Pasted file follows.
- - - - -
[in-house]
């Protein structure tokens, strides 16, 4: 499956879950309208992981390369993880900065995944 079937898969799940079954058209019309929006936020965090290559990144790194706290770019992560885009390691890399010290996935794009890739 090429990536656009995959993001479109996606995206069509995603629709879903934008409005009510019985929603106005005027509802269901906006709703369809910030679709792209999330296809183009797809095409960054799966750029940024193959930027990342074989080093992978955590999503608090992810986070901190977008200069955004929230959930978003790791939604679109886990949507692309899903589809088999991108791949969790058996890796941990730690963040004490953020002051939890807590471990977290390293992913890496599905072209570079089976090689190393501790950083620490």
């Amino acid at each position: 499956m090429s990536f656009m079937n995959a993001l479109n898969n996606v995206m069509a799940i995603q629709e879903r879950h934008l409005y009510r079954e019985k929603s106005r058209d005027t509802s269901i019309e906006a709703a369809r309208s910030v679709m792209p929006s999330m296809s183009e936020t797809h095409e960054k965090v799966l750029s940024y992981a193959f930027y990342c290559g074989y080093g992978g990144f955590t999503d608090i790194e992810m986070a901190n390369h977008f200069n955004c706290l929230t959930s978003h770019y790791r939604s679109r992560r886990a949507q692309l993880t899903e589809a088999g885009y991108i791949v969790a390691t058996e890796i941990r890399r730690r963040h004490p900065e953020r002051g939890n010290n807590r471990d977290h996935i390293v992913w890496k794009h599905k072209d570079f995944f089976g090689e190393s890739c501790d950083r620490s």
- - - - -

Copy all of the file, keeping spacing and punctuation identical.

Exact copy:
[in-house]
């Protein structure tokens, strides 16, 4: 499956879950309208992981390369993880900065995944 079937898969799940079954058209019309929006936020965090290559990144790194706290770019992560885009390691890399010290996935794009890739 090429990536656009995959993001479109996606995206069509995603629709879903934008409005009510019985929603106005005027509802269901906006709703369809910030679709792209999330296809183009797809095409960054799966750029940024193959930027990342074989080093992978955590999503608090992810986070901190977008200069955004929230959930978003790791939604679109886990949507692309899903589809088999991108791949969790058996890796941990730690963040004490953020002051939890807590471990977290390293992913890496599905072209570079089976090689190393501790950083620490």
């Amino acid at each position: 499956m090429s990536f656009m079937n995959a993001l479109n898969n996606v995206m069509a799940i995603q629709e879903r879950h934008l409005y009510r079954e019985k929603s106005r058209d005027t509802s269901i019309e906006a709703a369809r309208s910030v679709m792209p929006s999330m296809s183009e936020t797809h095409e960054k965090v799966l750029s940024y992981a193959f930027y990342c290559g074989y080093g992978g990144f955590t999503d608090i790194e992810m986070a901190n390369h977008f200069n955004c706290l929230t959930s978003h770019y790791r939604s679109r992560r886990a949507q692309l993880t899903e589809a088999g885009y991108i791949v969790a390691t058996e890796i941990r890399r730690r963040h004490p900065e953020r002051g939890n010290n807590r471990d977290h996935i390293v992913w890496k794009h599905k072209d570079f995944f089976g090689e190393s890739c501790d950083r620490s």